//

Cyprus CEOs more optimistic this year, PwC survey finds

1375 views
2 mins read

Business leaders in Cyprus seem more optimistic about economic growth, compared to a year ago, despite the significant prevailing headwinds and disruption, according to an annual survey by Big Four advisory PwC.

A key observation from the 13th annual survey for CEOs in Cyprus, compared to last year, is that CEOs in Cyprus, alongside 4,702 chief executives from 105 countries who participated in the PwC Annual Global Survey, seem to apply more confidently a mindset of adaptability and agility, focusing their efforts on the reinvention agenda of their businesses.

Specifically, 40% of CEOs in Cyprus believe global economic growth will improve in the next 12 months, 43% consider that local growth will also improve, while 45% stated they will increase their organisation’s headcount.

The findings represent a significant recovery in optimism from last year’s survey results, in which CEOs in Cyprus and around the world recorded historic levels of pessimism.

“The PwC survey reveals that CEOs in Cyprus demonstrate agility and adaptability as they are becoming increasingly more confident about the prospects of the Cyprus economy, especially when compared to the rest of the Eurozone,” said PwC Cyprus chief executive Philippos Soseilos.

“At the same time, they are aligned with the CEOs globally in recognising that their businesses will not be viable in the medium term unless they reinvent their business models, leveraging GenAI amongst other driving factors,” he explained.

Accelerate reinvention

“The message is clear: We should no longer speak of the need for speed in taking action. We should be speaking of the need to accelerate our reinvention,” Soseilos concluded.

Of the CEOs surveyed in Cyprus, 43% said that their organisations will not be economically viable beyond the next ten years if they maintain their current operating model.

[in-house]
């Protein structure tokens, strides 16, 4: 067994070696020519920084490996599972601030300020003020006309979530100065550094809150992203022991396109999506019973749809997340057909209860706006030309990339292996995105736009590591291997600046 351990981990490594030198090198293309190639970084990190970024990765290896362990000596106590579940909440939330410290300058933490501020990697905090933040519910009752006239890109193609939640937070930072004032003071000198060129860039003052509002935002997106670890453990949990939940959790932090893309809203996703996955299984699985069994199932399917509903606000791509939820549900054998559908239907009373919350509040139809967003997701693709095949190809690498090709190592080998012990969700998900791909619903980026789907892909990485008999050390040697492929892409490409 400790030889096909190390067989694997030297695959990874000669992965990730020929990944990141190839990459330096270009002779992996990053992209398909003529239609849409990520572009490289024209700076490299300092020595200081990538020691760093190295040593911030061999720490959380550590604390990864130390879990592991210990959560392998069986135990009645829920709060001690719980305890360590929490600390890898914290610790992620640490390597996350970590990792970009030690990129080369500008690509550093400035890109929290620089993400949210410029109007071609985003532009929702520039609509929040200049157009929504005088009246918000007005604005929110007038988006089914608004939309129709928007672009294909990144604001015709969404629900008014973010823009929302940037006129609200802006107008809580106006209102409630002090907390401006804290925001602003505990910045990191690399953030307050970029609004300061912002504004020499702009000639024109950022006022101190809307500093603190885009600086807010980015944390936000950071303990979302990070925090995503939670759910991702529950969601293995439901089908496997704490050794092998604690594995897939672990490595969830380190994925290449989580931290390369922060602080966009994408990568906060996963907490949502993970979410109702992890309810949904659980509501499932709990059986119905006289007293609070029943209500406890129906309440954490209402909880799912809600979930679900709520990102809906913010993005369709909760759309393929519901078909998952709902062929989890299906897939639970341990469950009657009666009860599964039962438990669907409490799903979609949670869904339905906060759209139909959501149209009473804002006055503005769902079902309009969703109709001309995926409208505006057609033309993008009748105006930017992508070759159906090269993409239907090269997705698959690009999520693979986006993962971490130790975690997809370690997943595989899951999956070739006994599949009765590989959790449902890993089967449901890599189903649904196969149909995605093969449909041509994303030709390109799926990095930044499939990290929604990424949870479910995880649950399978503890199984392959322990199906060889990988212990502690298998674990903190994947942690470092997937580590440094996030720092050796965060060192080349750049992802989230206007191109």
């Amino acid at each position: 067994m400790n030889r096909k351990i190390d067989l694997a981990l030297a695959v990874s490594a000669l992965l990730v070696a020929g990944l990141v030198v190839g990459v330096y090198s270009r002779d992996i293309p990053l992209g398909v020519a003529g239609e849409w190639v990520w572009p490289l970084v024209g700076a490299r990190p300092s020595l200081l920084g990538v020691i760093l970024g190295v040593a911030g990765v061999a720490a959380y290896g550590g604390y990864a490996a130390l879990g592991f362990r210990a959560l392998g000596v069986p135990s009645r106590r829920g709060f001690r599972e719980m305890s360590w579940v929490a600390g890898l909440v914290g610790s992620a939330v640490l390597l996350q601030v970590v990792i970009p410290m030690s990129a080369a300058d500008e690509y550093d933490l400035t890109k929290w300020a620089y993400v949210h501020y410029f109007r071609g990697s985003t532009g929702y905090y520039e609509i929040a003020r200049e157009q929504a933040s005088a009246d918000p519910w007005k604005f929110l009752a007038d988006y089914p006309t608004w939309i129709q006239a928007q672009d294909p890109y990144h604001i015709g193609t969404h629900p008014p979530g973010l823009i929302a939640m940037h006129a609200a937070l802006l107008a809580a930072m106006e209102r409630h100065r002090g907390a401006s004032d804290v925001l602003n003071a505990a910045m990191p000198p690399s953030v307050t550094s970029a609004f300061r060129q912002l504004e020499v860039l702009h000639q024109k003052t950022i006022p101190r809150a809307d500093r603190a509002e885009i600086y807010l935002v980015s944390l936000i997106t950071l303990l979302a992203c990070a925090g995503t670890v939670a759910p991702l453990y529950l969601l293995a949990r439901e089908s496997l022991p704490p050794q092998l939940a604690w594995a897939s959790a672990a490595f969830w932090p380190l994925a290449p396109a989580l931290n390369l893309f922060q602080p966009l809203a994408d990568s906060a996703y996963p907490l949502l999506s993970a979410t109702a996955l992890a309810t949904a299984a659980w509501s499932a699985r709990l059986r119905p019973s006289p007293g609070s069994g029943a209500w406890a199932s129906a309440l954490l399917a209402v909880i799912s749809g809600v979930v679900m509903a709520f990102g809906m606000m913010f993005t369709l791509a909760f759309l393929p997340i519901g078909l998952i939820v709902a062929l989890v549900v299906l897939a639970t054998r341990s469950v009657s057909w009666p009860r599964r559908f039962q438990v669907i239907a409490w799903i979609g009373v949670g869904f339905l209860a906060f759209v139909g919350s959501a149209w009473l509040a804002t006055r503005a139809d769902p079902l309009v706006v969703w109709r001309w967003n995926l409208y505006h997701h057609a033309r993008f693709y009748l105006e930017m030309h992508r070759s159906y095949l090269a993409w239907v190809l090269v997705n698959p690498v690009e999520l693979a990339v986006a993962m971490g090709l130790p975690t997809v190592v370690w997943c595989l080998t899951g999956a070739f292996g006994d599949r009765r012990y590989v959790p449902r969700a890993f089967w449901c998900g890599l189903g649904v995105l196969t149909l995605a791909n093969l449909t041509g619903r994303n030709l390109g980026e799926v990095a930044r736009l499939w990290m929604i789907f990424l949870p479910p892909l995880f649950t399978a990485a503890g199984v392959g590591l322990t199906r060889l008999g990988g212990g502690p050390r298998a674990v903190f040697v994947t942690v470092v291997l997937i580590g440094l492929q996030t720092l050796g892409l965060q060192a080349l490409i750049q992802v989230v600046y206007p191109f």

This is directly associated with CEOs’ experience that technological change (66%), changes in customer preferences (53%) and government regulations (43%) have significantly impacted companies in the last five years and will continue driving the need for reinvention over the next three years in an accelerated manner.

Technological change is identified as the number one driving force for reinvention by all CEOs questioned in the global survey. Interestingly, CEOs in the Eurozone highlight the rising significance of government regulations in this area.

CEOs are called upon to make those strategic decisions amid the complex environment within which they will safely navigate their businesses into the new era of continuous reinvention. Concerns about major challenges remain acute, with inflation dominating at 23%. Geopolitical conflicts and cyber attacks follow with 21%, and macroeconomic volatility at 18%.

Revenue and headcount

Despite concerns about the long-term viability of their organisations, business leaders in Cyprus appear to be more optimistic regarding their own organisation’s revenue growth over the next 12 months, with 41% “very optimistic” about their company’s revenue growth prospects, a slight increase compared to last year’s 38%.

Respectively, 35% of CEOs in the Eurozone and 38% of CEOs globally are very optimistic about their own organisation’s revenue growth prospects in the coming year.

Regarding employee headcount, 45% of those surveyed in Cyprus said they plan to increase numbers and 49% will not make any changes for the next 12 months. CEOs in the Eurozone give a 19% probability to reducing their headcount, while CEOs globally give a 22% probability.

AI landscape

The rapid technological advancements and their influence on business operations are also a cause for uncertainty, the PwC survey found.

The fast emergence of Generative Artificial Intelligence (GenAI) is creating expectations to the majority of CEOs that it will provide the means to tackle the great administrative inefficiencies currently within their organisations and also improve the quality of their services and products over the next 12 months.

These results highlight the significant need for workforce upskilling, the survey concluded.